While eczema tends to affect children, adults can also develop it. Colloidal oatmeal — in the form of lotions or baths — may be used as a treatment (9Trusted Source).


Colloidal oatmeal has likewise been used to soothe skin irritation or dryness caused by radiation treatments for cancer (7Trusted Source, 10Trusted Source, 11Trusted Source, 12Trusted Source).


Moreover, it may be useful for people with xerosis, or severely dry skin (7Trusted Source, 11Trusted Source, 12Trusted Source).


Xerosis is more common during the colder winter months and in older adults, as well as those who have experienced repeated exposure to harsh chemicals. It can also result from an underlying disease or be a side effect of certain medications (7Trusted Source, 11Trusted Source, 12Trusted Source).


Studies in both people with and without xerosis have observed significant improvements to the skin’s moisture in those using a moisturizer containing colloidal oatmeal, compared with both untreated areas and those in a placebo group (2Trusted Source, 11Trusted Source, 13Trusted Source).


Further, it may help alleviate itching chickenpox- or burn-related itching. In these cases, it’s usually used in combination with other medications, such as antihistamines (3Trusted Source, 13Trusted Source, 14Trusted Source).


Note that serious burns require prompt medical care to avoid infections, complications, and even death.


SUMMARY

Colloidal oatmeal is used to alleviate symptoms of a broad range of skin conditions, including eczema, severe dry skin, mild burns, and chickenpox.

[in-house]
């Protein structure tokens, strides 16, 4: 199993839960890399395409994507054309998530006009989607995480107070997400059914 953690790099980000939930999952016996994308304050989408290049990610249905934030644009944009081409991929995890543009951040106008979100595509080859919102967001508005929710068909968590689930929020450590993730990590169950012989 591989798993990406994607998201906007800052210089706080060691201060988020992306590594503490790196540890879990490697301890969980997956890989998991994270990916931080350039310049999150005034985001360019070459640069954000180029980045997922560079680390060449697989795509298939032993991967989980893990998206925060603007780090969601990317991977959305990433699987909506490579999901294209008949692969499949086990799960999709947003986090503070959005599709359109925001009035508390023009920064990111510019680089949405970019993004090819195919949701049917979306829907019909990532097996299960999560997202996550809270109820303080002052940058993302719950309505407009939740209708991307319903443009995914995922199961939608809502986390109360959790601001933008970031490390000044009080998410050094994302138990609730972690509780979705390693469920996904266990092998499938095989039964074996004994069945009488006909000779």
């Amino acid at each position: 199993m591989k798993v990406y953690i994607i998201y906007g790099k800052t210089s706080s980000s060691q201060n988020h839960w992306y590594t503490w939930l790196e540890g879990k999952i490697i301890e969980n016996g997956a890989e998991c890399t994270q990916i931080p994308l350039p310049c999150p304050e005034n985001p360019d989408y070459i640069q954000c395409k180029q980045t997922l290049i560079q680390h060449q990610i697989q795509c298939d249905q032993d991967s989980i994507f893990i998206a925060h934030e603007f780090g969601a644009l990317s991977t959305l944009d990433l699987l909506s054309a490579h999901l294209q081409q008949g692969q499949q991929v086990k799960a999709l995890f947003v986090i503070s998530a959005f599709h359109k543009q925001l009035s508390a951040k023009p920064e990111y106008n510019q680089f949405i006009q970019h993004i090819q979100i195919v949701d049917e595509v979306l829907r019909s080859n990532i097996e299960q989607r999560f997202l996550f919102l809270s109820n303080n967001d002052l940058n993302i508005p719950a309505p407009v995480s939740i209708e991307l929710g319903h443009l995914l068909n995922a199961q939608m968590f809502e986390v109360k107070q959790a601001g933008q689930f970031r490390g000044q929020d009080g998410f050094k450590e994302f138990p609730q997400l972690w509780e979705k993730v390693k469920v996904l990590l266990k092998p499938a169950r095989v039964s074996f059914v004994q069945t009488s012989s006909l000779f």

Is it safe?

Colloidal oatmeal has been found to be safe in most people.


Allergic reactions are rare. In fact, zero allergic reactions were reported by 445,820 consumers of colloidal-oatmeal-containing personal care products within a 3-year period (2Trusted Source).


What’s more, in a large study in 2,291 adults, only 1% of participants reported low-level irritation after wearing a colloidal oatmeal patch for 24 hours. Plus, most people experienced sustained moisture for an impressive 2 weeks after wearing the patch (2Trusted Source).


That said, those with a known oat allergy should not use colloidal oatmeal. If you experience unwanted symptoms after using colloidal oatmeal, such as burning, a rash, or stinging, discontinue its use and speak to your healthcare provider.


SUMMARY

While colloidal oatmeal is safe for most people, discontinue using it if you develop symptoms like a rash.


The bottom line

Colloidal oatmeal has been a salve for itchy, dry, and irritated skin for centuries.

It’s made by finely powdering oat grains and added to common beauty products. What’s more, it can easily be made at home and sprinkled into a soothing bath.


Research shows its unique compounds boast both antioxidant and anti-inflammatory properties and protect your skin’s moisture.


Colloidal oatmeal is safe to use for most people, including children, except those with a known oat allergy.


It has brought relief to many, including people undergoing radiation treatment for cancer, as well as those with aging skin, chickenpox, or dry skin.